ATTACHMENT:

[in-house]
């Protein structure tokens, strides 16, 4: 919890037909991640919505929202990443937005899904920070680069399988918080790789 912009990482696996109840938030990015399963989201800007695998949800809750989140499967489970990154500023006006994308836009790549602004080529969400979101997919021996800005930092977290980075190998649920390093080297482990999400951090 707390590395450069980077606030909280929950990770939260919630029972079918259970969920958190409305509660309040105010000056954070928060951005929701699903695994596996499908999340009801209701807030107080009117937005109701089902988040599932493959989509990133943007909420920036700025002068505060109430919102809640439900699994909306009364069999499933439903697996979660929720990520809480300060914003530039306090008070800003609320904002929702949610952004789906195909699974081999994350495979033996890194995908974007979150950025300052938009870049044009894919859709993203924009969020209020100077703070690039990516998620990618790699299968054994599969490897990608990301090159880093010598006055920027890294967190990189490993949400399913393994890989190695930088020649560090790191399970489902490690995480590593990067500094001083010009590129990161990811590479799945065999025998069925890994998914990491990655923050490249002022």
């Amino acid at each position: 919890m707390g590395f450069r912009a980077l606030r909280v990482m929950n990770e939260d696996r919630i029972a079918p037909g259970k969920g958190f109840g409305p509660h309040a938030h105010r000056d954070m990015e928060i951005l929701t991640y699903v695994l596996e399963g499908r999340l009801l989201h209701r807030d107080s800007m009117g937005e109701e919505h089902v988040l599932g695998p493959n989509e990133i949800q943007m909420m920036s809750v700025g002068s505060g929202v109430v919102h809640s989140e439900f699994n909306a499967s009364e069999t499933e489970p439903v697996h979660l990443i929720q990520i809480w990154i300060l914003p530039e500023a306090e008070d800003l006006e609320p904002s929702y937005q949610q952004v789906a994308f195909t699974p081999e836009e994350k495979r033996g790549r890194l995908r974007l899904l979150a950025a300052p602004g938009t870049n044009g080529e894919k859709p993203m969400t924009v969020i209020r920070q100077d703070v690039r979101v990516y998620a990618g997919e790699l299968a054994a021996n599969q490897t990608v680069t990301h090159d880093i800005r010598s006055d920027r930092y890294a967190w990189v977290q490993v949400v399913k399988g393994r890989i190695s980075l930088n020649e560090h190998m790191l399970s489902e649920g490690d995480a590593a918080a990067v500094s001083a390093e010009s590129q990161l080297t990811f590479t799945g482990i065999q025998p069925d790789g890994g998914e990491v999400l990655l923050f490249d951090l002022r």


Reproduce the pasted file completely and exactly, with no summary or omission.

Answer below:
[in-house]
């Protein structure tokens, strides 16, 4: 919890037909991640919505929202990443937005899904920070680069399988918080790789 912009990482696996109840938030990015399963989201800007695998949800809750989140499967489970990154500023006006994308836009790549602004080529969400979101997919021996800005930092977290980075190998649920390093080297482990999400951090 707390590395450069980077606030909280929950990770939260919630029972079918259970969920958190409305509660309040105010000056954070928060951005929701699903695994596996499908999340009801209701807030107080009117937005109701089902988040599932493959989509990133943007909420920036700025002068505060109430919102809640439900699994909306009364069999499933439903697996979660929720990520809480300060914003530039306090008070800003609320904002929702949610952004789906195909699974081999994350495979033996890194995908974007979150950025300052938009870049044009894919859709993203924009969020209020100077703070690039990516998620990618790699299968054994599969490897990608990301090159880093010598006055920027890294967190990189490993949400399913393994890989190695930088020649560090790191399970489902490690995480590593990067500094001083010009590129990161990811590479799945065999025998069925890994998914990491990655923050490249002022």
């Amino acid at each position: 919890m707390g590395f450069r912009a980077l606030r909280v990482m929950n990770e939260d696996r919630i029972a079918p037909g259970k969920g958190f109840g409305p509660h309040a938030h105010r000056d954070m990015e928060i951005l929701t991640y699903v695994l596996e399963g499908r999340l009801l989201h209701r807030d107080s800007m009117g937005e109701e919505h089902v988040l599932g695998p493959n989509e990133i949800q943007m909420m920036s809750v700025g002068s505060g929202v109430v919102h809640s989140e439900f699994n909306a499967s009364e069999t499933e489970p439903v697996h979660l990443i929720q990520i809480w990154i300060l914003p530039e500023a306090e008070d800003l006006e609320p904002s929702y937005q949610q952004v789906a994308f195909t699974p081999e836009e994350k495979r033996g790549r890194l995908r974007l899904l979150a950025a300052p602004g938009t870049n044009g080529e894919k859709p993203m969400t924009v969020i209020r920070q100077d703070v690039r979101v990516y998620a990618g997919e790699l299968a054994a021996n599969q490897t990608v680069t990301h090159d880093i800005r010598s006055d920027r930092y890294a967190w990189v977290q490993v949400v399913k399988g393994r890989i190695s980075l930088n020649e560090h190998m790191l399970s489902e649920g490690d995480a590593a918080a990067v500094s001083a390093e010009s590129q990161l080297t990811f590479t799945g482990i065999q025998p069925d790789g890994g998914e990491v999400l990655l923050f490249d951090l002022r």